[('Thousands', 'NNS', 'O'), ('of', 'IN', 'O'), ('demonstrators', 'NNS', 'O'), ('have', 'VBP', 'O'), ('marched', 'VBN', 'O'), ('through', 'IN', 'O'), ('London', 'NNP', 'B-geo'), ('to', 'TO', 'O'), ('protest', 'VB', 'O'), ('the', 'DT', 'O'), ('war', 'NN', 'O'), ('in', 'IN', 'O'), ('Iraq', 'NNP', 'B-geo'), ('and', 'CC', 'O'), ('demand', 'VB', 'O'), ('the', 'DT', 'O'), ('withdrawal', 'NN', 'O'), ('of', 'IN', 'O'), ('British', 'JJ', 'B-gpe'), ('troops', 'NNS', 'O'), ('from', 'IN', 'O'), ('that', 'DT', 'O'), ('country', 'NN', 'O'), ('.', '.', 'O')]

Okay, that looks like expected, now get all sentences.

In [10]:
sentences = getter.sentences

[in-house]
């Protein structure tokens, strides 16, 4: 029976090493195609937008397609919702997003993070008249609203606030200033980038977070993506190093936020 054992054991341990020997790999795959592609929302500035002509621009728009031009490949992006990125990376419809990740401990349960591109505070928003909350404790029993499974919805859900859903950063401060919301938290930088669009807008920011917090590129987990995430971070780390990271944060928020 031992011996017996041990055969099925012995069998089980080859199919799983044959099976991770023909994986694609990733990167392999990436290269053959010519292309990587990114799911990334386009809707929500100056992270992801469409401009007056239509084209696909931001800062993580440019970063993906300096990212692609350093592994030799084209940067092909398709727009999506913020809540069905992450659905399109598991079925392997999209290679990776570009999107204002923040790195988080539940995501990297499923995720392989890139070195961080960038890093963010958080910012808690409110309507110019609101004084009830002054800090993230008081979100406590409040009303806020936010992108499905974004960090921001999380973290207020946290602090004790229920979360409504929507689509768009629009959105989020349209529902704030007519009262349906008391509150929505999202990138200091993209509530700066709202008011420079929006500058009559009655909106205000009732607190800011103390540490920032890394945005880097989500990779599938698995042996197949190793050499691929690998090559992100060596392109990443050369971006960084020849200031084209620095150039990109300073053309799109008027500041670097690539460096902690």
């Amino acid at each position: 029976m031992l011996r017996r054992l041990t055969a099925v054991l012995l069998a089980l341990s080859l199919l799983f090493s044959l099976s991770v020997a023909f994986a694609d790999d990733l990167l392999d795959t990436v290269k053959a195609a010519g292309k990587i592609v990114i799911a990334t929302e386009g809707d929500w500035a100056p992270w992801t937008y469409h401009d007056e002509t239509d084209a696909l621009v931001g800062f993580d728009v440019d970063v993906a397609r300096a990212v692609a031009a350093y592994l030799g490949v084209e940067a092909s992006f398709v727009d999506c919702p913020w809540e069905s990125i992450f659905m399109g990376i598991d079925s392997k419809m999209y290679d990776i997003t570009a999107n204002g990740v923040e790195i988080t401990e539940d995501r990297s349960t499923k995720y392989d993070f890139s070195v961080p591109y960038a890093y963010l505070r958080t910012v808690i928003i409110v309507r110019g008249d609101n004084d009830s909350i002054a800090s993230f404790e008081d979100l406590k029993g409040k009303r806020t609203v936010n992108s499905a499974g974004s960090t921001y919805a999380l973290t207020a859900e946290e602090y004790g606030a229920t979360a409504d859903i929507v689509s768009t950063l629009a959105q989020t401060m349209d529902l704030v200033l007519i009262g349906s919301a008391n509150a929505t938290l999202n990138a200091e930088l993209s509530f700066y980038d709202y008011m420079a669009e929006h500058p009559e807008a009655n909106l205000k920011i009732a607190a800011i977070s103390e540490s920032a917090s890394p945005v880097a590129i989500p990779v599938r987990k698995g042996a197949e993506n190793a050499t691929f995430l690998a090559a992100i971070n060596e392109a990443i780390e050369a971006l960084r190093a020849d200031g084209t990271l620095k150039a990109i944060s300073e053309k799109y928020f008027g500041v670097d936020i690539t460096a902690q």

Prepare the tokens

Now we introduce dictionaries of words and tags.

In [11]:
max_len = 75
max_len_char = 10
In [12]:
word2idx = {w: i + 2 for i, w in enumerate(words)}
word2idx["UNK"] = 1
word2idx["PAD"] = 0
idx2word = {i: w for w, i in word2idx.items()}
tag2idx = {t: i + 1 for i, t in enumerate(tags)}
tag2idx["PAD"] = 0
idx2tag = {i: w for w, i in tag2idx.items()}
In [13]:

Now we map the sentences to a sequence of numbers and then pad the sequence. Note that we increased the index of the words by one to use zero as a padding value. This is done because we want to use the mask_zero parameter of the embedding layer to ignore inputs with value zero.

In [14]:
from keras.preprocessing.sequence import pad_sequences
X_word = [[word2idx[w[0]] for w in s] for s in sentences]
In [15]:
X_word = pad_sequences(maxlen=max_len, sequences=X_word, value=word2idx["PAD"], padding='post', truncating='post')